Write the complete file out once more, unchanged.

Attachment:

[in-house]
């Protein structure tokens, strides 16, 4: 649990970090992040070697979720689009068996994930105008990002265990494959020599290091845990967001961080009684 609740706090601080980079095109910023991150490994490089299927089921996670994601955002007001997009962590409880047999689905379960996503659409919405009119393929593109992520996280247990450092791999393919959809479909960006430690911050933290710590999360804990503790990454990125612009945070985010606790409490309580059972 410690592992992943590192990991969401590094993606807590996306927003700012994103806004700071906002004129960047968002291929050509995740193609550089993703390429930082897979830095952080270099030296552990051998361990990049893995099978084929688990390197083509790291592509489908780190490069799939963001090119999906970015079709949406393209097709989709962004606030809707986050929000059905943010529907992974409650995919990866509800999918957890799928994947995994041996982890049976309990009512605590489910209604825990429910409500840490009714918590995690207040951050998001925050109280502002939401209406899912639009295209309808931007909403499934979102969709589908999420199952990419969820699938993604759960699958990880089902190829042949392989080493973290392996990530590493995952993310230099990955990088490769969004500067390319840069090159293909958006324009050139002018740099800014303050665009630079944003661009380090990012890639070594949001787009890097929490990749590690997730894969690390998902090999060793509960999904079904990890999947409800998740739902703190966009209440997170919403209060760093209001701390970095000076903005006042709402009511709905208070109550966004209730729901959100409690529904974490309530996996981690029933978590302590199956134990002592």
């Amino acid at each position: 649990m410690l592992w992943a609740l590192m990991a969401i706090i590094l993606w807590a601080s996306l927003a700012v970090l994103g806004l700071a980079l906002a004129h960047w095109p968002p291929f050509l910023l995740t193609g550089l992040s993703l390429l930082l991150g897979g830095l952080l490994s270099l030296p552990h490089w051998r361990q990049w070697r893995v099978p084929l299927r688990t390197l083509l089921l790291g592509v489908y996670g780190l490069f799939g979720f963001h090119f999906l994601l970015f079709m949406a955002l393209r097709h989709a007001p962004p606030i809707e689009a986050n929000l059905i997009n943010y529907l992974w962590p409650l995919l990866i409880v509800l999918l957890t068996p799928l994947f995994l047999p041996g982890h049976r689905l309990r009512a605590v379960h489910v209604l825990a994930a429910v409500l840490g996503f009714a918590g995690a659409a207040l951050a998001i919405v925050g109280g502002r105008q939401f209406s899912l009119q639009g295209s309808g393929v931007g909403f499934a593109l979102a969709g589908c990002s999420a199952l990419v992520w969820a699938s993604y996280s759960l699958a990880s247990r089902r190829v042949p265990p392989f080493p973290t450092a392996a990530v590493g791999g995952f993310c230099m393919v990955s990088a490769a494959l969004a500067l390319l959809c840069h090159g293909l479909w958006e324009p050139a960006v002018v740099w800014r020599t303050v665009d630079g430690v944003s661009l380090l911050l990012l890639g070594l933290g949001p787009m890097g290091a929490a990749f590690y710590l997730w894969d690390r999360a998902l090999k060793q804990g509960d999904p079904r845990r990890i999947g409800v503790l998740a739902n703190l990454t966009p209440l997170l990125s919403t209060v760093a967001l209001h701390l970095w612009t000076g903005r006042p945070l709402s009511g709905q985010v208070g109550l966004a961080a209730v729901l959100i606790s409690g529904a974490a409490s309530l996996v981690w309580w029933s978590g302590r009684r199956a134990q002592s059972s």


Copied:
[in-house]
């Protein structure tokens, strides 16, 4: 649990970090992040070697979720689009068996994930105008990002265990494959020599290091845990967001961080009684 609740706090601080980079095109910023991150490994490089299927089921996670994601955002007001997009962590409880047999689905379960996503659409919405009119393929593109992520996280247990450092791999393919959809479909960006430690911050933290710590999360804990503790990454990125612009945070985010606790409490309580059972 410690592992992943590192990991969401590094993606807590996306927003700012994103806004700071906002004129960047968002291929050509995740193609550089993703390429930082897979830095952080270099030296552990051998361990990049893995099978084929688990390197083509790291592509489908780190490069799939963001090119999906970015079709949406393209097709989709962004606030809707986050929000059905943010529907992974409650995919990866509800999918957890799928994947995994041996982890049976309990009512605590489910209604825990429910409500840490009714918590995690207040951050998001925050109280502002939401209406899912639009295209309808931007909403499934979102969709589908999420199952990419969820699938993604759960699958990880089902190829042949392989080493973290392996990530590493995952993310230099990955990088490769969004500067390319840069090159293909958006324009050139002018740099800014303050665009630079944003661009380090990012890639070594949001787009890097929490990749590690997730894969690390998902090999060793509960999904079904990890999947409800998740739902703190966009209440997170919403209060760093209001701390970095000076903005006042709402009511709905208070109550966004209730729901959100409690529904974490309530996996981690029933978590302590199956134990002592």
């Amino acid at each position: 649990m410690l592992w992943a609740l590192m990991a969401i706090i590094l993606w807590a601080s996306l927003a700012v970090l994103g806004l700071a980079l906002a004129h960047w095109p968002p291929f050509l910023l995740t193609g550089l992040s993703l390429l930082l991150g897979g830095l952080l490994s270099l030296p552990h490089w051998r361990q990049w070697r893995v099978p084929l299927r688990t390197l083509l089921l790291g592509v489908y996670g780190l490069f799939g979720f963001h090119f999906l994601l970015f079709m949406a955002l393209r097709h989709a007001p962004p606030i809707e689009a986050n929000l059905i997009n943010y529907l992974w962590p409650l995919l990866i409880v509800l999918l957890t068996p799928l994947f995994l047999p041996g982890h049976r689905l309990r009512a605590v379960h489910v209604l825990a994930a429910v409500l840490g996503f009714a918590g995690a659409a207040l951050a998001i919405v925050g109280g502002r105008q939401f209406s899912l009119q639009g295209s309808g393929v931007g909403f499934a593109l979102a969709g589908c990002s999420a199952l990419v992520w969820a699938s993604y996280s759960l699958a990880s247990r089902r190829v042949p265990p392989f080493p973290t450092a392996a990530v590493g791999g995952f993310c230099m393919v990955s990088a490769a494959l969004a500067l390319l959809c840069h090159g293909l479909w958006e324009p050139a960006v002018v740099w800014r020599t303050v665009d630079g430690v944003s661009l380090l911050l990012l890639g070594l933290g949001p787009m890097g290091a929490a990749f590690y710590l997730w894969d690390r999360a998902l090999k060793q804990g509960d999904p079904r845990r990890i999947g409800v503790l998740a739902n703190l990454t966009p209440l997170l990125s919403t209060v760093a967001l209001h701390l970095w612009t000076g903005r006042p945070l709402s009511g709905q985010v208070g109550l966004a961080a209730v729901l959100i606790s409690g529904a974490a409490s309530l996996v981690w309580w029933s978590g302590r009684r199956a134990q002592s059972s």